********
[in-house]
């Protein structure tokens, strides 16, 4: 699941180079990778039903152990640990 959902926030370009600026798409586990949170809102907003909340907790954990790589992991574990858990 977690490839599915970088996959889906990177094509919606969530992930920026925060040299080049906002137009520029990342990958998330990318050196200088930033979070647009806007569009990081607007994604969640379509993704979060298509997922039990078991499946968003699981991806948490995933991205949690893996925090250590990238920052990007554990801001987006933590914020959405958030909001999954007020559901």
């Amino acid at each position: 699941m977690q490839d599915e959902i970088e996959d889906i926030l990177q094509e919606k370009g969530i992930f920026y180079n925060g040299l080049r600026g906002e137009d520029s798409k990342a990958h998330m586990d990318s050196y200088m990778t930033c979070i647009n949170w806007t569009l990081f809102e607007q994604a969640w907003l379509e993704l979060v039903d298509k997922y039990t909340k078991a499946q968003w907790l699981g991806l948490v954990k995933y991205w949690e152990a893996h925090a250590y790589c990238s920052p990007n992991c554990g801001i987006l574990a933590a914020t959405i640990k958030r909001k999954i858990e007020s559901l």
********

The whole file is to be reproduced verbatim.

[in-house]
């Protein structure tokens, strides 16, 4: 699941180079990778039903152990640990 959902926030370009600026798409586990949170809102907003909340907790954990790589992991574990858990 977690490839599915970088996959889906990177094509919606969530992930920026925060040299080049906002137009520029990342990958998330990318050196200088930033979070647009806007569009990081607007994604969640379509993704979060298509997922039990078991499946968003699981991806948490995933991205949690893996925090250590990238920052990007554990801001987006933590914020959405958030909001999954007020559901």
């Amino acid at each position: 699941m977690q490839d599915e959902i970088e996959d889906i926030l990177q094509e919606k370009g969530i992930f920026y180079n925060g040299l080049r600026g906002e137009d520029s798409k990342a990958h998330m586990d990318s050196y200088m990778t930033c979070i647009n949170w806007t569009l990081f809102e607007q994604a969640w907003l379509e993704l979060v039903d298509k997922y039990t909340k078991a499946q968003w907790l699981g991806l948490v954990k995933y991205w949690e152990a893996h925090a250590y790589c990238s920052p990007n992991c554990g801001i987006l574990a933590a914020t959405i640990k958030r909001k999954i858990e007020s559901l």